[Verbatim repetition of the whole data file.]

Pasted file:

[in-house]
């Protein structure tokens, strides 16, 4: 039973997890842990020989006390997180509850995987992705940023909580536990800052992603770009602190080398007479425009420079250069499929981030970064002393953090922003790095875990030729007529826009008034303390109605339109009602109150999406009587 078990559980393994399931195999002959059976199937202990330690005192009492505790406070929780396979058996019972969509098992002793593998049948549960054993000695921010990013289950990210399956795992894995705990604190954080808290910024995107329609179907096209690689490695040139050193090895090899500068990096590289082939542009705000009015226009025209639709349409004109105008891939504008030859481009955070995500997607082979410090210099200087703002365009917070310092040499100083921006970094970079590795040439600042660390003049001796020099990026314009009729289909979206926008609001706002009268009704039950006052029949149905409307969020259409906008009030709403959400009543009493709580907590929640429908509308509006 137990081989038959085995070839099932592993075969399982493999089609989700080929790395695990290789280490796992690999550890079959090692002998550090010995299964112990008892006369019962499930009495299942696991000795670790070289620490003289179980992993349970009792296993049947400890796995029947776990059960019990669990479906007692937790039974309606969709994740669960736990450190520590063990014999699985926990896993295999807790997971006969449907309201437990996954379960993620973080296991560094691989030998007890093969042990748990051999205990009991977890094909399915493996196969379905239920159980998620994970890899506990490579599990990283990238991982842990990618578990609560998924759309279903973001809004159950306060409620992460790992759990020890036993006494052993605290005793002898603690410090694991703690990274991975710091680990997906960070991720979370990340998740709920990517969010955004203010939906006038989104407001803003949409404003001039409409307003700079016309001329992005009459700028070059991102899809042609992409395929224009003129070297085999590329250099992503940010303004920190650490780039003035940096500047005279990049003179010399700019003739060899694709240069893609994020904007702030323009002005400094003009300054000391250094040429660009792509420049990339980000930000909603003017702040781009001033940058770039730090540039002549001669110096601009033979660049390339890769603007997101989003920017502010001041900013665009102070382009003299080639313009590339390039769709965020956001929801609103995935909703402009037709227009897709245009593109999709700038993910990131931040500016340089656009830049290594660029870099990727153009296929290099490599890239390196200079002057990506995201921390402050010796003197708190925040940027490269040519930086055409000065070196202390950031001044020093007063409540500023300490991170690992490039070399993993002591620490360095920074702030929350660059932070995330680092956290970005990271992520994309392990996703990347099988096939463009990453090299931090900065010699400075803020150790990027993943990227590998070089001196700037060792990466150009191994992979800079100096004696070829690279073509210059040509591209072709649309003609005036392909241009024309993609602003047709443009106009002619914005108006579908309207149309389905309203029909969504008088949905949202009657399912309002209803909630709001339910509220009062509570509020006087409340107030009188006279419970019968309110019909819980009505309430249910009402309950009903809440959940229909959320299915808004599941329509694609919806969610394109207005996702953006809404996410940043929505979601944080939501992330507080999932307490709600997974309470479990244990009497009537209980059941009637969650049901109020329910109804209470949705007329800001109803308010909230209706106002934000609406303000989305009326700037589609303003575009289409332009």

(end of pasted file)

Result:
[in-house]
């Protein structure tokens, strides 16, 4: 039973997890842990020989006390997180509850995987992705940023909580536990800052992603770009602190080398007479425009420079250069499929981030970064002393953090922003790095875990030729007529826009008034303390109605339109009602109150999406009587 078990559980393994399931195999002959059976199937202990330690005192009492505790406070929780396979058996019972969509098992002793593998049948549960054993000695921010990013289950990210399956795992894995705990604190954080808290910024995107329609179907096209690689490695040139050193090895090899500068990096590289082939542009705000009015226009025209639709349409004109105008891939504008030859481009955070995500997607082979410090210099200087703002365009917070310092040499100083921006970094970079590795040439600042660390003049001796020099990026314009009729289909979206926008609001706002009268009704039950006052029949149905409307969020259409906008009030709403959400009543009493709580907590929640429908509308509006 137990081989038959085995070839099932592993075969399982493999089609989700080929790395695990290789280490796992690999550890079959090692002998550090010995299964112990008892006369019962499930009495299942696991000795670790070289620490003289179980992993349970009792296993049947400890796995029947776990059960019990669990479906007692937790039974309606969709994740669960736990450190520590063990014999699985926990896993295999807790997971006969449907309201437990996954379960993620973080296991560094691989030998007890093969042990748990051999205990009991977890094909399915493996196969379905239920159980998620994970890899506990490579599990990283990238991982842990990618578990609560998924759309279903973001809004159950306060409620992460790992759990020890036993006494052993605290005793002898603690410090694991703690990274991975710091680990997906960070991720979370990340998740709920990517969010955004203010939906006038989104407001803003949409404003001039409409307003700079016309001329992005009459700028070059991102899809042609992409395929224009003129070297085999590329250099992503940010303004920190650490780039003035940096500047005279990049003179010399700019003739060899694709240069893609994020904007702030323009002005400094003009300054000391250094040429660009792509420049990339980000930000909603003017702040781009001033940058770039730090540039002549001669110096601009033979660049390339890769603007997101989003920017502010001041900013665009102070382009003299080639313009590339390039769709965020956001929801609103995935909703402009037709227009897709245009593109999709700038993910990131931040500016340089656009830049290594660029870099990727153009296929290099490599890239390196200079002057990506995201921390402050010796003197708190925040940027490269040519930086055409000065070196202390950031001044020093007063409540500023300490991170690992490039070399993993002591620490360095920074702030929350660059932070995330680092956290970005990271992520994309392990996703990347099988096939463009990453090299931090900065010699400075803020150790990027993943990227590998070089001196700037060792990466150009191994992979800079100096004696070829690279073509210059040509591209072709649309003609005036392909241009024309993609602003047709443009106009002619914005108006579908309207149309389905309203029909969504008088949905949202009657399912309002209803909630709001339910509220009062509570509020006087409340107030009188006279419970019968309110019909819980009505309430249910009402309950009903809440959940229909959320299915808004599941329509694609919806969610394109207005996702953006809404996410940043929505979601944080939501992330507080999932307490709600997974309470479990244990009497009537209980059941009637969650049901109020329910109804209470949705007329800001109803308010909230209706106002934000609406303000989305009326700037589609303003575009289409332009």